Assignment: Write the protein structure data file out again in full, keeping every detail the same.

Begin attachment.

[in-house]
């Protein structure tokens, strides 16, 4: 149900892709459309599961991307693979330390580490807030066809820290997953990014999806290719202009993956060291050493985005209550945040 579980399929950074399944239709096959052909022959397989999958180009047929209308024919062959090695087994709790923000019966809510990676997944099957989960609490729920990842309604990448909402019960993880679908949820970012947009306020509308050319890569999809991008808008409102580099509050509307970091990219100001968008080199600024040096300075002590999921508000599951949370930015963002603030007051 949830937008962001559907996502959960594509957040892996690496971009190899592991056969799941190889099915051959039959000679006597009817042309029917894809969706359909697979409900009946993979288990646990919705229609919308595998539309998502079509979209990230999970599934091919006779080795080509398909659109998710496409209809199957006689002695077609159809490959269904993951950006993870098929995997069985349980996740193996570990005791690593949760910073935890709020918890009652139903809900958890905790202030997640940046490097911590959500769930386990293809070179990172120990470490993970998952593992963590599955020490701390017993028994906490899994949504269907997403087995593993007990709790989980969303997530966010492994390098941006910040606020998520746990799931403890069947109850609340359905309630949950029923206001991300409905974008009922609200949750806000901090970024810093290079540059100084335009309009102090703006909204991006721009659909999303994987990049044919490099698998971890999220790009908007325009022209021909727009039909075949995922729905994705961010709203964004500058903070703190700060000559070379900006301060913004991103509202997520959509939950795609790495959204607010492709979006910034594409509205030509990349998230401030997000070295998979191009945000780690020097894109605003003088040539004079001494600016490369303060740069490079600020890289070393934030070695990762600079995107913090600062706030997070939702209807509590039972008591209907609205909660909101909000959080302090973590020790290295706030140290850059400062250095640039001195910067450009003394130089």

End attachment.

[in-house]
């Protein structure tokens, strides 16, 4: 149900892709459309599961991307693979330390580490807030066809820290997953990014999806290719202009993956060291050493985005209550945040 579980399929950074399944239709096959052909022959397989999958180009047929209308024919062959090695087994709790923000019966809510990676997944099957989960609490729920990842309604990448909402019960993880679908949820970012947009306020509308050319890569999809991008808008409102580099509050509307970091990219100001968008080199600024040096300075002590999921508000599951949370930015963002603030007051 949830937008962001559907996502959960594509957040892996690496971009190899592991056969799941190889099915051959039959000679006597009817042309029917894809969706359909697979409900009946993979288990646990919705229609919308595998539309998502079509979209990230999970599934091919006779080795080509398909659109998710496409209809199957006689002695077609159809490959269904993951950006993870098929995997069985349980996740193996570990005791690593949760910073935890709020918890009652139903809900958890905790202030997640940046490097911590959500769930386990293809070179990172120990470490993970998952593992963590599955020490701390017993028994906490899994949504269907997403087995593993007990709790989980969303997530966010492994390098941006910040606020998520746990799931403890069947109850609340359905309630949950029923206001991300409905974008009922609200949750806000901090970024810093290079540059100084335009309009102090703006909204991006721009659909999303994987990049044919490099698998971890999220790009908007325009022209021909727009039909075949995922729905994705961010709203964004500058903070703190700060000559070379900006301060913004991103509202997520959509939950795609790495959204607010492709979006910034594409509205030509990349998230401030997000070295998979191009945000780690020097894109605003003088040539004079001494600016490369303060740069490079600020890289070393934030070695990762600079995107913090600062706030997070939702209807509590039972008591209907609205909660909101909000959080302090973590020790290295706030140290850059400062250095640039001195910067450009003394130089």